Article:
Indian-origin Kid Wins Top Prize in US Science Contest
Indian-origin Akilan Sankaran has won the top prize in the nation's leading science competition with a computer programme using "antiprime numbers" that can accelerate everyday processes.
New York: Indian-origin Akilan Sankaran has won the top prize in the nation’s leading science competition with a computer programme using “antiprime numbers” that can accelerate everyday processes.
While the 14-year-old won the $25,000 prize in the Broadcom Masters science and engineering competition on Thursday, three of the four winners of the next level prizes of $10,000 were also of Indian-origin, as were 15 of the 30 finalists from around the country.
Maya Ajmera, the president of the Society for Science (SfS), which runs the competition with Broadcom Foundation, said: “The young people we are celebrating today are working to solve the world’s most intractable problems. The Broadcom Masters finalists serve as an inspiration to us all, and I know they will all go on to find immense success on their STEM (science, technology, engineering and mathematics) journey.”
Akilan’s winning entry was the computer program that can calculate “highly divisible numbers” that are called antiprime numbers and are over 1,000 digits long, SfS said.
“He created a new class of functions ï¿½ the smooth class ï¿½ to measure a number’s divisibility” and his programme has the potential capacity to speed up and optimize the performance of software and apps,” it said.
“By analysing and developing ‘smooth highly divisible numbers’, Akilan’s goal was to make calculations run more quickly, in turn accelerating countless everyday processes and tasks,” it added.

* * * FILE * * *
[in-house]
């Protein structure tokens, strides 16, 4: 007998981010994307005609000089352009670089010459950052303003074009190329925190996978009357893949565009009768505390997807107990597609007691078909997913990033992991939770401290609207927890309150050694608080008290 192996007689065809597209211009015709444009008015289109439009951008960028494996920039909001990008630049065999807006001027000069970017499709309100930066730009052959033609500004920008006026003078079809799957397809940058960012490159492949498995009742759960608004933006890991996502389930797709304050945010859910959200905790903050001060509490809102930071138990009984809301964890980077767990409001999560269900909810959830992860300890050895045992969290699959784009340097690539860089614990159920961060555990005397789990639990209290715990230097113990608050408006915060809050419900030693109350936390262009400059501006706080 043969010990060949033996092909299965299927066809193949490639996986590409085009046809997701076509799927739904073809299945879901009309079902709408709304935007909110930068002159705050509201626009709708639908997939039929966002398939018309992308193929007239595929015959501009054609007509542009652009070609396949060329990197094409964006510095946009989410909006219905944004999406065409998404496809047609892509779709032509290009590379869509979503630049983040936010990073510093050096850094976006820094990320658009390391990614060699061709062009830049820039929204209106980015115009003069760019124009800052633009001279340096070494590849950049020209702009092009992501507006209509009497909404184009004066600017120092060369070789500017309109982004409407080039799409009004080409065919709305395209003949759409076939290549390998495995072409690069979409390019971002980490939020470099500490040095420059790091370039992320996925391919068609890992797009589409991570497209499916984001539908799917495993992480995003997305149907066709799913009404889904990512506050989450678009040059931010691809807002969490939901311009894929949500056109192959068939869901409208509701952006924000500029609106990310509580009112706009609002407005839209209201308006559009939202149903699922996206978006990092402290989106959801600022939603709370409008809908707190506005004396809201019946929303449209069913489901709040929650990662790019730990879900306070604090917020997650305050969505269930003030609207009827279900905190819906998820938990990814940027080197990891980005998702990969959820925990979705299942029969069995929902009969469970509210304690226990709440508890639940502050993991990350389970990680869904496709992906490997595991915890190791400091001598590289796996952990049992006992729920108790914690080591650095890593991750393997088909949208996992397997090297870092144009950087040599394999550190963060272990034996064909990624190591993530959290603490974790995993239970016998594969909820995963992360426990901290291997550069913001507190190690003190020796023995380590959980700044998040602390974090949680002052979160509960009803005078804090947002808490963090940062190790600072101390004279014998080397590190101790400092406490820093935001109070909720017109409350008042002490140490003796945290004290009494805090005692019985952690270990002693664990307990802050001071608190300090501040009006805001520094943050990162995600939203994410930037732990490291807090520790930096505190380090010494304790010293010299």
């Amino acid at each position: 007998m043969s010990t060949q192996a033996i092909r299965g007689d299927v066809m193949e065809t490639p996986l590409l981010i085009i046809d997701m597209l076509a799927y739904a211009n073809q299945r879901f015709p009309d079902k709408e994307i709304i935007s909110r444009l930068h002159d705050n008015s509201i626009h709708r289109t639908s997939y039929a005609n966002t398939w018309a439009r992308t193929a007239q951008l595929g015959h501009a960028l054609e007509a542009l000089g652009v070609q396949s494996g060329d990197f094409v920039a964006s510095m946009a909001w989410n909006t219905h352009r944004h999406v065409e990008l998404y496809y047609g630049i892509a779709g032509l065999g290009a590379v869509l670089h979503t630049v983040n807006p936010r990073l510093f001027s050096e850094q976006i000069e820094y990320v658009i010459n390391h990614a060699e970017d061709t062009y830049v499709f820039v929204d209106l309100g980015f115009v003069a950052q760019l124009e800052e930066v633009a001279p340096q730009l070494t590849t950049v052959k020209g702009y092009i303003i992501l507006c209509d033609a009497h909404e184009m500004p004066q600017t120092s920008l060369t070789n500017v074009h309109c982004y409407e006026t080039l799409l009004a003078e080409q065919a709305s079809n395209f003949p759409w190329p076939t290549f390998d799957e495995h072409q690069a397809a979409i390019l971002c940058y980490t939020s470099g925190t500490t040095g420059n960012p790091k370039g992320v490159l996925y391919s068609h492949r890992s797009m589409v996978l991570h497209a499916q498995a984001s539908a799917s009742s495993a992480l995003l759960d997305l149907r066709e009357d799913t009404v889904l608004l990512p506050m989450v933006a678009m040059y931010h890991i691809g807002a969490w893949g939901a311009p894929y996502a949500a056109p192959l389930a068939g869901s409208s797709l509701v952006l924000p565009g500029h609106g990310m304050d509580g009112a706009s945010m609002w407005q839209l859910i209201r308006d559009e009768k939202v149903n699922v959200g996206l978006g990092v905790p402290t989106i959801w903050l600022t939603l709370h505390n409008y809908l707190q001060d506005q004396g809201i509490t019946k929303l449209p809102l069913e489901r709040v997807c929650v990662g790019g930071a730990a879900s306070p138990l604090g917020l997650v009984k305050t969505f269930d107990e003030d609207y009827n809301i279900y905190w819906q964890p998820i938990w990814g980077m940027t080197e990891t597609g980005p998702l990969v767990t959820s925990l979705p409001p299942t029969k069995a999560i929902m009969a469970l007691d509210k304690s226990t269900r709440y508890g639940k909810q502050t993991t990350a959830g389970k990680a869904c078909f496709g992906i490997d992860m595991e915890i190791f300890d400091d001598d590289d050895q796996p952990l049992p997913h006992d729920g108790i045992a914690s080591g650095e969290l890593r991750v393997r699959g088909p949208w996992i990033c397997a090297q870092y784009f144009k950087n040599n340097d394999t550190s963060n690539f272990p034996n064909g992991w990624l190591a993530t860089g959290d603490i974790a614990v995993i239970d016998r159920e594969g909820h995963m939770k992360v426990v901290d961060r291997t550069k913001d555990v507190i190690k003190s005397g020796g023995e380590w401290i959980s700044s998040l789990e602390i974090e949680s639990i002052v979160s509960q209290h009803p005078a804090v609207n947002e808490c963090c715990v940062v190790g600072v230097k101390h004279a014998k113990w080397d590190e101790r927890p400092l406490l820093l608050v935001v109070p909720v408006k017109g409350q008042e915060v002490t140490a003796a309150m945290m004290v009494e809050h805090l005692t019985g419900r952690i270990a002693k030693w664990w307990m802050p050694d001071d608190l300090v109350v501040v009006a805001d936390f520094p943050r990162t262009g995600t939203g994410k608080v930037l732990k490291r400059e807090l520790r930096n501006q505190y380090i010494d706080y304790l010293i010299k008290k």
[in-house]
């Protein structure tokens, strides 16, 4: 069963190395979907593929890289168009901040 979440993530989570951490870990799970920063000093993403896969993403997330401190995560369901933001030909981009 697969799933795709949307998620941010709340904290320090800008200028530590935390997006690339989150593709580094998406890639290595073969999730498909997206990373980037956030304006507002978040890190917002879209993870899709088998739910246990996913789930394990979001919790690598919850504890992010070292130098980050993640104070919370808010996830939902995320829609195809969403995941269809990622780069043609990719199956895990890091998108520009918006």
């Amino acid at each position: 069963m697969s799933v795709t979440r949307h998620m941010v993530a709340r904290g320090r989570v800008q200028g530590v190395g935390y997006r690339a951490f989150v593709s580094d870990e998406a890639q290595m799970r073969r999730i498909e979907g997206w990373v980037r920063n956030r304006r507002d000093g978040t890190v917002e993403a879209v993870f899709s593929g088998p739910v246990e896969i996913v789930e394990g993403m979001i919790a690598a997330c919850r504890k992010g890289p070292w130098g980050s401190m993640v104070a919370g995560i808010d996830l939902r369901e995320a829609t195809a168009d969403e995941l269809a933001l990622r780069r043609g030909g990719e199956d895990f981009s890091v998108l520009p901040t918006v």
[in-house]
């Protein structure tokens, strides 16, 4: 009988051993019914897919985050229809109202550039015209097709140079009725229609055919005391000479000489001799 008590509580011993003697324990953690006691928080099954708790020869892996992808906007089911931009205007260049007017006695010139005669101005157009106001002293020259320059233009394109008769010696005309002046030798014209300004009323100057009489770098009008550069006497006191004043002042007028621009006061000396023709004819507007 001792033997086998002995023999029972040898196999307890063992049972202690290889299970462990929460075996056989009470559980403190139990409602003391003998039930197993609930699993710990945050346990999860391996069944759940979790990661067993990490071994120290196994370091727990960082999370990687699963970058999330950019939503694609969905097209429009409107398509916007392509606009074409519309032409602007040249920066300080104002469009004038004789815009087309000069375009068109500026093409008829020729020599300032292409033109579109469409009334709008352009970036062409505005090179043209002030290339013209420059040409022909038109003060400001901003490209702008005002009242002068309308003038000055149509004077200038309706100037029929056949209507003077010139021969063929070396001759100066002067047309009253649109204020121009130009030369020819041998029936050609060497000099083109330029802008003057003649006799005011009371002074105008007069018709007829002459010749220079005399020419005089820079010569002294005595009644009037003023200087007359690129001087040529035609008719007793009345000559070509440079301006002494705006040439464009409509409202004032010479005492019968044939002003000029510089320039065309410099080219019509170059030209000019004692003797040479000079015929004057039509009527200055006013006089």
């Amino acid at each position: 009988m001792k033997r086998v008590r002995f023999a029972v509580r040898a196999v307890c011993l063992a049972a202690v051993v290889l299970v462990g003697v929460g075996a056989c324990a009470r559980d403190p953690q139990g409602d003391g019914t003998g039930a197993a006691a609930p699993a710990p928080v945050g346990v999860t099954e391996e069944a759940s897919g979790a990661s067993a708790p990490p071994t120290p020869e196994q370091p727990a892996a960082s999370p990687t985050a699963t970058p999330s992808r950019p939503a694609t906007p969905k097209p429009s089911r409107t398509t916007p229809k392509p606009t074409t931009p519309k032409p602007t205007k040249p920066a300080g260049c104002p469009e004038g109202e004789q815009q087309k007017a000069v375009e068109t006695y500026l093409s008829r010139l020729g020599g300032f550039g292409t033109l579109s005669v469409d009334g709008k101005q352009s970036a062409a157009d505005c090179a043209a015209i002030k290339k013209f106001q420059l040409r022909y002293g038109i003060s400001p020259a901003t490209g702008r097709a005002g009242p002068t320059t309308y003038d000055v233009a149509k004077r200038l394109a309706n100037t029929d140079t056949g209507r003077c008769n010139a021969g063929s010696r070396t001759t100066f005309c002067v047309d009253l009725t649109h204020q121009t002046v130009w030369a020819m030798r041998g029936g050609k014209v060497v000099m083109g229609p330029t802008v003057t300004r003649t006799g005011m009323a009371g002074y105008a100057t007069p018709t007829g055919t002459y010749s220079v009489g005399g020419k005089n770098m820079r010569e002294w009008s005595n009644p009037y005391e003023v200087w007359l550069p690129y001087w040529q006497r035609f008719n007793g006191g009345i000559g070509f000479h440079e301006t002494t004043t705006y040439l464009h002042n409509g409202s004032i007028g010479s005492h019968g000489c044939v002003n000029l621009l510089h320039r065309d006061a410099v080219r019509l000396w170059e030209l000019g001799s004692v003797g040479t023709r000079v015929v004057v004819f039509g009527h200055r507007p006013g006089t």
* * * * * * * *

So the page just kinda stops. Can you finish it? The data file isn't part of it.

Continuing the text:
Sankaran “hopes to become an astrophysicist so that he can merge three of his favourite topics: physics, mathematics and space science”, according to the SfS.
Camellia Sharma, 14, built a 3D-printed aerial drone/boat that can fly to a spot, land on the water and take underwater photos while its software can then count the fish living there, winning a $10,000 award.
Another winner of a similar award, Prisha Shroff, 14, developed an artificial intelligence-based wildfire prevention system that uses satellite and meteorological data to identify fire-prone locations and deploy drones there.
For her study of the many social factors that affect the health of communities, Ryka C. Chopra, 13, geocoded the locations of fast-food restaurants to see if they are built near populations of obese people, perhaps contributing to the obesity cycle, winning another $10,000 award.
More than 1,800 middle school students from across the US entered the Broadcom Masters competition.